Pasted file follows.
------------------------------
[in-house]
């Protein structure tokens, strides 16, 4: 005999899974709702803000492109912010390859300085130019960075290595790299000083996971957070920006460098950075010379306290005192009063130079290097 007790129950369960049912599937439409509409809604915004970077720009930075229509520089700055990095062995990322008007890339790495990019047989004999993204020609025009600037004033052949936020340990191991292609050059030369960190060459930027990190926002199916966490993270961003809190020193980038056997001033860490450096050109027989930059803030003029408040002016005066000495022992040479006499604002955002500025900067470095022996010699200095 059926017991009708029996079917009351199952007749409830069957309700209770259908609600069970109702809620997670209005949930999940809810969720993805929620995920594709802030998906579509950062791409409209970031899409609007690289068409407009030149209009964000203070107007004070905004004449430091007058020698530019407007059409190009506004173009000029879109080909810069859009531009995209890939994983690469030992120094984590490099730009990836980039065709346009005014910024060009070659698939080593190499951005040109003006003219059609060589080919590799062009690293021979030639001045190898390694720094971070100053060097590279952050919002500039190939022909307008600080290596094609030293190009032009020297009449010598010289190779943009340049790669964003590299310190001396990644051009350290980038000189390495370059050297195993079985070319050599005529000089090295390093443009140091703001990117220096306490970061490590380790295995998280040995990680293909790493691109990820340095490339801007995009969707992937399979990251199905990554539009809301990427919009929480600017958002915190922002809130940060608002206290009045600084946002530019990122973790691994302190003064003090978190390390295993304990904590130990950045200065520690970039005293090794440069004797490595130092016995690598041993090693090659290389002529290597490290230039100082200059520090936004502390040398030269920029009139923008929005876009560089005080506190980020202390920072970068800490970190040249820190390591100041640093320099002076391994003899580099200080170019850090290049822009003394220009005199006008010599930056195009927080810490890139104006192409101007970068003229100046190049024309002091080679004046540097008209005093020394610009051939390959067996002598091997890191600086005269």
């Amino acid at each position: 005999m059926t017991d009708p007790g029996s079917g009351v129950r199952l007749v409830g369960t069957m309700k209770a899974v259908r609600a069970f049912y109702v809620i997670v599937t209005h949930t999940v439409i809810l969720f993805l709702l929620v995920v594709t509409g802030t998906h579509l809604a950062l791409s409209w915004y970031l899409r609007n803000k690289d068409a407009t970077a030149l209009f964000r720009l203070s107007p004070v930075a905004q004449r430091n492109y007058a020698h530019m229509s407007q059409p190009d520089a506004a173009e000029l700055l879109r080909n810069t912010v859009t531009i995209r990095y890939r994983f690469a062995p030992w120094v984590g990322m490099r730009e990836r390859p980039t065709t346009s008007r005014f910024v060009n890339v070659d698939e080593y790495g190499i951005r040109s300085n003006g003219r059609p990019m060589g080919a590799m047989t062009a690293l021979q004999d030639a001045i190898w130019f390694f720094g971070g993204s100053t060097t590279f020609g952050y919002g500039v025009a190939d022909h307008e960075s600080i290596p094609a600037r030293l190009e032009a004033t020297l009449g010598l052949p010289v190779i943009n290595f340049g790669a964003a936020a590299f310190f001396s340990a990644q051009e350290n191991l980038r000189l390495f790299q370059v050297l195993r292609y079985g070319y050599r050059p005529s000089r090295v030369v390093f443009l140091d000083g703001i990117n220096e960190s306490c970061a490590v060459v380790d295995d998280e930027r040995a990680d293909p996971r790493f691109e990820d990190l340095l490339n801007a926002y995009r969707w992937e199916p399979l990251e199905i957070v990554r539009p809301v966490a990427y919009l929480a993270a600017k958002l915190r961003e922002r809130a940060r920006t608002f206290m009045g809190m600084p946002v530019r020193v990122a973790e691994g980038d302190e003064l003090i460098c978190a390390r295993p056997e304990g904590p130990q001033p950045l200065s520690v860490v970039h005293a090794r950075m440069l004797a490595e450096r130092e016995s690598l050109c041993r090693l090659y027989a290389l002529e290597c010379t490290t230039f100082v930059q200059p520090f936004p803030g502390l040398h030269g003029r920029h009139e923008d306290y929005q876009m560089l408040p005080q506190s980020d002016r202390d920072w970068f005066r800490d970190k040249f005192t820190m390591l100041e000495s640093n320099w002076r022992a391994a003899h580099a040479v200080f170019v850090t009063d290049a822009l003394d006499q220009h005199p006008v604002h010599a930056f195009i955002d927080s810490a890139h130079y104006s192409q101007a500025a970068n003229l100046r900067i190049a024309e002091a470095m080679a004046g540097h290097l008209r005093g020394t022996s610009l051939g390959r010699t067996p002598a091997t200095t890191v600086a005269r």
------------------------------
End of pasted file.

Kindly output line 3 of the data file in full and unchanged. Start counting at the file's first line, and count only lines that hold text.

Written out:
């Amino acid at each position: 005999m059926t017991d009708p007790g029996s079917g009351v129950r199952l007749v409830g369960t069957m309700k209770a899974v259908r609600a069970f049912y109702v809620i997670v599937t209005h949930t999940v439409i809810l969720f993805l709702l929620v995920v594709t509409g802030t998906h579509l809604a950062l791409s409209w915004y970031l899409r609007n803000k690289d068409a407009t970077a030149l209009f964000r720009l203070s107007p004070v930075a905004q004449r430091n492109y007058a020698h530019m229509s407007q059409p190009d520089a506004a173009e000029l700055l879109r080909n810069t912010v859009t531009i995209r990095y890939r994983f690469a062995p030992w120094v984590g990322m490099r730009e990836r390859p980039t065709t346009s008007r005014f910024v060009n890339v070659d698939e080593y790495g190499i951005r040109s300085n003006g003219r059609p990019m060589g080919a590799m047989t062009a690293l021979q004999d030639a001045i190898w130019f390694f720094g971070g993204s100053t060097t590279f020609g952050y919002g500039v025009a190939d022909h307008e960075s600080i290596p094609a600037r030293l190009e032009a004033t020297l009449g010598l052949p010289v190779i943009n290595f340049g790669a964003a936020a590299f310190f001396s340990a990644q051009e350290n191991l980038r000189l390495f790299q370059v050297l195993r292609y079985g070319y050599r050059p005529s000089r090295v030369v390093f443009l140091d000083g703001i990117n220096e960190s306490c970061a490590v060459v380790d295995d998280e930027r040995a990680d293909p996971r790493f691109e990820d990190l340095l490339n801007a926002y995009r969707w992937e199916p399979l990251e199905i957070v990554r539009p809301v966490a990427y919009l929480a993270a600017k958002l915190r961003e922002r809130a940060r920006t608002f206290m009045g809190m600084p946002v530019r020193v990122a973790e691994g980038d302190e003064l003090i460098c978190a390390r295993p056997e304990g904590p130990q001033p950045l200065s520690v860490v970039h005293a090794r950075m440069l004797a490595e450096r130092e016995s690598l050109c041993r090693l090659y027989a290389l002529e290597c010379t490290t230039f100082v930059q200059p520090f936004p803030g502390l040398h030269g003029r920029h009139e923008d306290y929005q876009m560089l408040p005080q506190s980020d002016r202390d920072w970068f005066r800490d970190k040249f005192t820190m390591l100041e000495s640093n320099w002076r022992a391994a003899h580099a040479v200080f170019v850090t009063d290049a822009l003394d006499q220009h005199p006008v604002h010599a930056f195009i955002d927080s810490a890139h130079y104006s192409q101007a500025a970068n003229l100046r900067i190049a024309e002091a470095m080679a004046g540097h290097l008209r005093g020394t022996s610009l051939g390959r010699t067996p002598a091997t200095t890191v600086a005269r």